Curtain Rises: ‘Into the Woods’ challenges Muhlenberg College students
An alternative title for “into the Woods” could be “Into the Id.”
As defined in Sigmund Freud’s theoretical construct of the psyche, the id is uncoordinated instinctual desires, the super-ego is critical and moralizing, and the ego is the realistic mediator between the two.
There’s a lot of that back and forth going on with the characters in “Into the Woods.”
That’s just for openers in Stephen Sondheim’s and James Lapine’s “Into the Woods,” accurately described as “a darkly comic re-envisioning of classic Brothers Grimm fairy tales.”
The musical continues at 8 p.m. Nov. 1; 2 and 8 p.m. Nov. 2, and 2 p.m. Nov. 3, Empie Theatre, Baker Center for the Arts, Muhlenberg College, Allentown. The performances are sold-out.
The plots of several fairy tales, including “Little Red Ridinghood,” “Rapunzel,” “Jack and the Beanstalk” and “Cinderella,” are interwoven.
For “Into the Woods” Director Beth Schachter, there’s also the not so little matter of putting on the show.
“The score is quite inclusive. It includes drum sounds for the Giant’s footsteps and fluttering sounds for the birds,” says Schachter, crediting the show’s Sound Designer Ian Scot.
“It’s a very demanding score, for the orchestra and the performers,” Schachter continues, crediting the show’s Music Director Ed Bara, who conducts the 15-piece orchestra,
“The 15-minute prologue is fairly demanding ... and then you have to go suddenly into the woods. This is a play in which people are always running around looking for each other. You have a space where people can get lost and look for each other.”
“The designers have been very imaginative,” says Schachter, crediting Scenic Designer Bryce Cutler, who created four sets of 20-foot tall trees.
“They look very flat on purpose. These enormous pieces of scenery have been cut out and move across the stage, a little bit like a maze.”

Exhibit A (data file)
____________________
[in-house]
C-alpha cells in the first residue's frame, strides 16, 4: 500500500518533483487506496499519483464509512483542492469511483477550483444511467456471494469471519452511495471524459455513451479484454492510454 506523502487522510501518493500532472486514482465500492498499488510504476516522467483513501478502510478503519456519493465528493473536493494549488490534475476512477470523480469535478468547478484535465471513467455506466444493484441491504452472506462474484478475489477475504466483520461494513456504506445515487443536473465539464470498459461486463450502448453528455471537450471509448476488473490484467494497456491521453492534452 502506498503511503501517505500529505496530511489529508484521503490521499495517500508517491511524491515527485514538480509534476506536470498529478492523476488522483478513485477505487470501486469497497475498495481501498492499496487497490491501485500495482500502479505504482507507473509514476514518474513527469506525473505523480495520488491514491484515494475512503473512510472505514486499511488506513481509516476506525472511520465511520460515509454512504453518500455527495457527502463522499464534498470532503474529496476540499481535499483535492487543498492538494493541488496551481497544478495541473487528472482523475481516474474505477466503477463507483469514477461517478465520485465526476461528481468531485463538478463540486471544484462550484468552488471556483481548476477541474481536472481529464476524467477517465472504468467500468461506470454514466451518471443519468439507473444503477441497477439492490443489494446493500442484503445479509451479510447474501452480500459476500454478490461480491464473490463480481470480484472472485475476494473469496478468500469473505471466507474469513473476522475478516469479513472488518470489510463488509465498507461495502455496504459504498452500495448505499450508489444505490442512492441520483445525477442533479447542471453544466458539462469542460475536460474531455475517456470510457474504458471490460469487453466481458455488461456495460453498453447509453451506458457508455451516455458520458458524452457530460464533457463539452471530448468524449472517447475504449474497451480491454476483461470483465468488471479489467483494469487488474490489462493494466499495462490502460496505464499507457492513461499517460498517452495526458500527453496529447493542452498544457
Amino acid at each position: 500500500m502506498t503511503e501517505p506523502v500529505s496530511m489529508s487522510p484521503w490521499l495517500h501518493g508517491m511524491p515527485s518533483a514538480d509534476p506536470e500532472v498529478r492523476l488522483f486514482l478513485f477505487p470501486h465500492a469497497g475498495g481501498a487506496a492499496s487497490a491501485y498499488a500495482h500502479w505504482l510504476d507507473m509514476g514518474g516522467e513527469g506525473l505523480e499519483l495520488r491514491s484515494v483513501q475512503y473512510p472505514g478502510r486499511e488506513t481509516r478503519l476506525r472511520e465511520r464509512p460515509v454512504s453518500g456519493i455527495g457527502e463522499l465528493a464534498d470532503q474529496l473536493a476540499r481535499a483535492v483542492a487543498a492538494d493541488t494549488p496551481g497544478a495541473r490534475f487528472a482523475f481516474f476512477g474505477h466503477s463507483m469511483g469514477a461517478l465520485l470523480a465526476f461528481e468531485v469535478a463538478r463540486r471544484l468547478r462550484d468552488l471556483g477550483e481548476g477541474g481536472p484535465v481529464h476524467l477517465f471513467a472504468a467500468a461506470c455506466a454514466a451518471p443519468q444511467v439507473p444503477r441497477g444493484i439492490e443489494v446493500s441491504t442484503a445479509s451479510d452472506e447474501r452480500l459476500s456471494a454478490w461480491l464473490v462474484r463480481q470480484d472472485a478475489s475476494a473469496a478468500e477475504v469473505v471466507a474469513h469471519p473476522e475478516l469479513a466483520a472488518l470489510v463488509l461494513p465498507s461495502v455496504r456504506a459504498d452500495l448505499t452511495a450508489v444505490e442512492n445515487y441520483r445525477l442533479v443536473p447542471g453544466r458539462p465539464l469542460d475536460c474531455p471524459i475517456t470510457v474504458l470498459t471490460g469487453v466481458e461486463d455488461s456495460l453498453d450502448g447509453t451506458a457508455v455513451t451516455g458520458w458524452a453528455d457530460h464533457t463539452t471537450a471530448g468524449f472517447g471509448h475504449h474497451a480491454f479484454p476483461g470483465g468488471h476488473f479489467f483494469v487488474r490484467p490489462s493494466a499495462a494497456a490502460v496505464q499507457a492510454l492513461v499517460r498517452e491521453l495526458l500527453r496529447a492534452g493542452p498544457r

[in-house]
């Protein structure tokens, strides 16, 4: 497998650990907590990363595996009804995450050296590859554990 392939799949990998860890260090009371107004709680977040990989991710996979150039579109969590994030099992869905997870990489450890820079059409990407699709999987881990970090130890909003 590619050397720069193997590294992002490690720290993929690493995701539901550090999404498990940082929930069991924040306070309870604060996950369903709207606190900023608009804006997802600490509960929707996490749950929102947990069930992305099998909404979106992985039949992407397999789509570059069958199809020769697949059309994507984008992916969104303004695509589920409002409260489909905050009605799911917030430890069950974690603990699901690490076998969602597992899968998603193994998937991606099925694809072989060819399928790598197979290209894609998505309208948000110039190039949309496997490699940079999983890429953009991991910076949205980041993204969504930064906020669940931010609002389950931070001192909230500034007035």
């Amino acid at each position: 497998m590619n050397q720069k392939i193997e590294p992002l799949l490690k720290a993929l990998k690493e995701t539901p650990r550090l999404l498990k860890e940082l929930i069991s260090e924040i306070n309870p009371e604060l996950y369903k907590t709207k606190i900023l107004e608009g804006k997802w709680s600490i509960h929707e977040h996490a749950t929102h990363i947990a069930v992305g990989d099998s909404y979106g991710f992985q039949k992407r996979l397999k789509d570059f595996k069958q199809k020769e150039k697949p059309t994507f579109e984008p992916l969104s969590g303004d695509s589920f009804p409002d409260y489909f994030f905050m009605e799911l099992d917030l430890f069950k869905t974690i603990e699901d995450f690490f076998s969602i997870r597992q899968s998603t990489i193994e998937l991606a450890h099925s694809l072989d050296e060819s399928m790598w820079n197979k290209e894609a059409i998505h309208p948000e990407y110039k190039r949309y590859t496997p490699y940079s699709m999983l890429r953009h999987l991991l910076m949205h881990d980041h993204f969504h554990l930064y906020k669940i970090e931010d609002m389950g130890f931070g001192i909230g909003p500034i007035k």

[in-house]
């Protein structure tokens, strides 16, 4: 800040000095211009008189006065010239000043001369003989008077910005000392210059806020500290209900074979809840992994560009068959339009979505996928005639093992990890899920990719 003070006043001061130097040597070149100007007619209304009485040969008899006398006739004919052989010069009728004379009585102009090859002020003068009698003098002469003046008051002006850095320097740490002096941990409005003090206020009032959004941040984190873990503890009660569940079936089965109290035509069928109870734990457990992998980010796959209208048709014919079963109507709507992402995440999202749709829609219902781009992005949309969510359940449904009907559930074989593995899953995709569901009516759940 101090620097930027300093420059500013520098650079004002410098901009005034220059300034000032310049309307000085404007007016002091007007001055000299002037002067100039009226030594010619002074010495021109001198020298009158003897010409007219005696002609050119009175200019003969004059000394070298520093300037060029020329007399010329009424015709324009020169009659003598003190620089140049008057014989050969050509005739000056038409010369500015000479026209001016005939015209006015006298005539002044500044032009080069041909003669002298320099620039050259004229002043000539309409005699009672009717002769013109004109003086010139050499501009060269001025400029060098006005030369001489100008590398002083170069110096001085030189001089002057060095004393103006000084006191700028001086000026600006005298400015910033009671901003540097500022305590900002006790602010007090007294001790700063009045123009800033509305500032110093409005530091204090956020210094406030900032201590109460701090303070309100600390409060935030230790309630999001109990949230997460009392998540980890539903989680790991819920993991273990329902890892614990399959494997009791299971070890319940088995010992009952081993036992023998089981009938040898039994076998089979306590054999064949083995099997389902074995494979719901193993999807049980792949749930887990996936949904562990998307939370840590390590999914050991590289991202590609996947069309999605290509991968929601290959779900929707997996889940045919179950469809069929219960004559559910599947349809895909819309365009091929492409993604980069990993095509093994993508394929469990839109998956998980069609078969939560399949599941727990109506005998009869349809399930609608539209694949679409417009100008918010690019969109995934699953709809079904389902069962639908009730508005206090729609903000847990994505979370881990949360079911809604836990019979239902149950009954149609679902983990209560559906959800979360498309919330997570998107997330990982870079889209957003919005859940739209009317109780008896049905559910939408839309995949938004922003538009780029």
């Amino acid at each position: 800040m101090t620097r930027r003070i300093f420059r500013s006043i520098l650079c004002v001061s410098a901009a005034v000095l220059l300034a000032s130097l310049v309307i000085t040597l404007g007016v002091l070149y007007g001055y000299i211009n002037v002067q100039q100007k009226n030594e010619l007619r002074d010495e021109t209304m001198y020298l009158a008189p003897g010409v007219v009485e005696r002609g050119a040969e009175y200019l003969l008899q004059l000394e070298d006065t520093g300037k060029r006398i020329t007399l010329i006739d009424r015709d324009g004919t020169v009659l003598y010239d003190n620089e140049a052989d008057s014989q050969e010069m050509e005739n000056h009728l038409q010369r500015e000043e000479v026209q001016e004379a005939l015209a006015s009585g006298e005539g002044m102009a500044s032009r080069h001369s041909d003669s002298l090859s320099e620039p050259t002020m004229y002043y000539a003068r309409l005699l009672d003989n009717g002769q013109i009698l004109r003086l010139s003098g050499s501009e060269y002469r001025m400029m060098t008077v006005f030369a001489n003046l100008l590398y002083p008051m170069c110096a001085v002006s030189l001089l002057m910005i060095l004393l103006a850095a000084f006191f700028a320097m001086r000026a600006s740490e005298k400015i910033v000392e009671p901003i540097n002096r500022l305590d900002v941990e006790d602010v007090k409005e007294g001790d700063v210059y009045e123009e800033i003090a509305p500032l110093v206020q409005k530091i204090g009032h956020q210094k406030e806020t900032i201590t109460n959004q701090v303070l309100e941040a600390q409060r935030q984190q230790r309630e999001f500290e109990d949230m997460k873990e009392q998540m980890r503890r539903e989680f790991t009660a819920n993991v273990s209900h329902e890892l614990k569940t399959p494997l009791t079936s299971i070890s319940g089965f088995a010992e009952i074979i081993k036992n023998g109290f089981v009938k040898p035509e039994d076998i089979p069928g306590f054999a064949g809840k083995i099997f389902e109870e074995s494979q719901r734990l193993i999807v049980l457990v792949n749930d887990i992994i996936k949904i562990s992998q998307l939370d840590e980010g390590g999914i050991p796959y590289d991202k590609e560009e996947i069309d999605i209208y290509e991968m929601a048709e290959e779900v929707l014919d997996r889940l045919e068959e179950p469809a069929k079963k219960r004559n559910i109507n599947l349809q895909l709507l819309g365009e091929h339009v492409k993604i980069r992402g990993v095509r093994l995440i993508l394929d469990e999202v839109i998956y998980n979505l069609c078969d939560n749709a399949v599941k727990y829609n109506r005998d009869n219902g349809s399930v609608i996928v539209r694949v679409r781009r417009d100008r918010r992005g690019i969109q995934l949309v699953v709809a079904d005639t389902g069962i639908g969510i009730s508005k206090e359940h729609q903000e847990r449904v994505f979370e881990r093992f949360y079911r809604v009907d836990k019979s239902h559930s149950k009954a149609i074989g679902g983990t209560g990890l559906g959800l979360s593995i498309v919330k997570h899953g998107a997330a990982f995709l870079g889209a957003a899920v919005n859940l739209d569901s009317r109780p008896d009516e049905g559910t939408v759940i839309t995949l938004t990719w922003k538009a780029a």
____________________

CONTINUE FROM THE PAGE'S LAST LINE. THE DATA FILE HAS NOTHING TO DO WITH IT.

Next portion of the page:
Schachter said that Lighting Designer Gertjan Houben also played an important role: “He was incredibly instrumental in figuring out the configuration of the trees. He has done a beautiful job of changing each scene. And there are many scenes.
“We want the audience to feel that they are traveling with the characters as they go on these occasionally hilarious adventures.”
In the post-#metoo movement era, the script of “Into the Woods” required a second look.
“For me and some of the performers and audience members, a kind sensitivity of the interaction of Little Red Ridinghood and the Wolf is different than it was 30 years ago on Broadway,” says Schachter.
“Within the scope of the lyrics and dialogue, we have respected the material but we have a little bit of a different interpretation.”
Schachter said she “found a way to treat it psychologically that is more interesting in light of female sexuality.
“The very beautiful song between the Mysterious Man, ‘No More’ ... It’s a very poetic piece where the Baker is singing ... And then he says life does have terrible destructive moments.
“You lose people you love. But you engage with new life, with new people. You can choose to have no feelings or choose to engage and have a life.
“it’s a nuanced production,” Schachter says.
“Into the Woods” has a cast of 20, many of whom have significant numbers in which to sing, dance and act.
“It’s just amazing to have so many challenging roles for students,” Schachter says.
Tickets: Muhlenberg College Department of Theatre & Dance box office, 10 a.m.-6 p.m. Monday-Saturday, Trexler Pavilion for Theatre and Dance, Muhlenberg College, 2400 W. Chew St., Allentown; muhlenberg.edu/theatre; 484-664-3333